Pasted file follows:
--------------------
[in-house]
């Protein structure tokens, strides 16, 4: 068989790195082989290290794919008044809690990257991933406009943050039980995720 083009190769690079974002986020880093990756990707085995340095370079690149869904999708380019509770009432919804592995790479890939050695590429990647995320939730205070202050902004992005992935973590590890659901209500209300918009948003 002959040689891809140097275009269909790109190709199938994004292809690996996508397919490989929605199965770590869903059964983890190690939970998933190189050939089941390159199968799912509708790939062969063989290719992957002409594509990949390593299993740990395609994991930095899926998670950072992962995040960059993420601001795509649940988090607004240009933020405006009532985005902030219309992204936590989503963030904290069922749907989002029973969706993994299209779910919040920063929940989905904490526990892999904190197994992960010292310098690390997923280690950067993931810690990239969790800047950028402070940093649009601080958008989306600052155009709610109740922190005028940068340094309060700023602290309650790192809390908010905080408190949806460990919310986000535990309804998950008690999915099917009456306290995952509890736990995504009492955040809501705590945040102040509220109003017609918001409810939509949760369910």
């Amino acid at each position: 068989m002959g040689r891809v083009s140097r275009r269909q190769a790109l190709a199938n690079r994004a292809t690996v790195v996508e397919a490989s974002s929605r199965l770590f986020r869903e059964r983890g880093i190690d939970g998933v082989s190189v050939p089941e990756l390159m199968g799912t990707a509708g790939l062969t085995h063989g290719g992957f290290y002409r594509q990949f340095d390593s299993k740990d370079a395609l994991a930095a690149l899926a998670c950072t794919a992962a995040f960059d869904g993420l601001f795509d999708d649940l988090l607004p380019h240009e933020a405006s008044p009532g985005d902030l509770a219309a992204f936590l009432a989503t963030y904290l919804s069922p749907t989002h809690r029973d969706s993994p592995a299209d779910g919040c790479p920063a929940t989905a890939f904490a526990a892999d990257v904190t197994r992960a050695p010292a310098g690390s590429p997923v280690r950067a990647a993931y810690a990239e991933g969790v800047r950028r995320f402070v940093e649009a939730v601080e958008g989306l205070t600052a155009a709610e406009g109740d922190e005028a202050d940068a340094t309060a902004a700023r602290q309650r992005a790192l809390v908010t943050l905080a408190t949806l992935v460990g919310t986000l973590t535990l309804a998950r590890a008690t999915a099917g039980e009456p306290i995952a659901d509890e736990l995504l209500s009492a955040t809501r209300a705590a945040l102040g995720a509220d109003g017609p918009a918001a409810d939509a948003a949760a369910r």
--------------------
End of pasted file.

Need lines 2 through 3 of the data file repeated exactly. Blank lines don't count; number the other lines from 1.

């Protein structure tokens, strides 16, 4: 068989790195082989290290794919008044809690990257991933406009943050039980995720 083009190769690079974002986020880093990756990707085995340095370079690149869904999708380019509770009432919804592995790479890939050695590429990647995320939730205070202050902004992005992935973590590890659901209500209300918009948003 002959040689891809140097275009269909790109190709199938994004292809690996996508397919490989929605199965770590869903059964983890190690939970998933190189050939089941390159199968799912509708790939062969063989290719992957002409594509990949390593299993740990395609994991930095899926998670950072992962995040960059993420601001795509649940988090607004240009933020405006009532985005902030219309992204936590989503963030904290069922749907989002029973969706993994299209779910919040920063929940989905904490526990892999904190197994992960010292310098690390997923280690950067993931810690990239969790800047950028402070940093649009601080958008989306600052155009709610109740922190005028940068340094309060700023602290309650790192809390908010905080408190949806460990919310986000535990309804998950008690999915099917009456306290995952509890736990995504009492955040809501705590945040102040509220109003017609918001409810939509949760369910």
């Amino acid at each position: 068989m002959g040689r891809v083009s140097r275009r269909q190769a790109l190709a199938n690079r994004a292809t690996v790195v996508e397919a490989s974002s929605r199965l770590f986020r869903e059964r983890g880093i190690d939970g998933v082989s190189v050939p089941e990756l390159m199968g799912t990707a509708g790939l062969t085995h063989g290719g992957f290290y002409r594509q990949f340095d390593s299993k740990d370079a395609l994991a930095a690149l899926a998670c950072t794919a992962a995040f960059d869904g993420l601001f795509d999708d649940l988090l607004p380019h240009e933020a405006s008044p009532g985005d902030l509770a219309a992204f936590l009432a989503t963030y904290l919804s069922p749907t989002h809690r029973d969706s993994p592995a299209d779910g919040c790479p920063a929940t989905a890939f904490a526990a892999d990257v904190t197994r992960a050695p010292a310098g690390s590429p997923v280690r950067a990647a993931y810690a990239e991933g969790v800047r950028r995320f402070v940093e649009a939730v601080e958008g989306l205070t600052a155009a709610e406009g109740d922190e005028a202050d940068a340094t309060a902004a700023r602290q309650r992005a790192l809390v908010t943050l905080a408190t949806l992935v460990g919310t986000l973590t535990l309804a998950r590890a008690t999915a099917g039980e009456p306290i995952a659901d509890e736990l995504l209500s009492a955040t809501r209300a705590a945040l102040g995720a509220d109003g017609p918009a918001a409810d939509a948003a949760a369910r």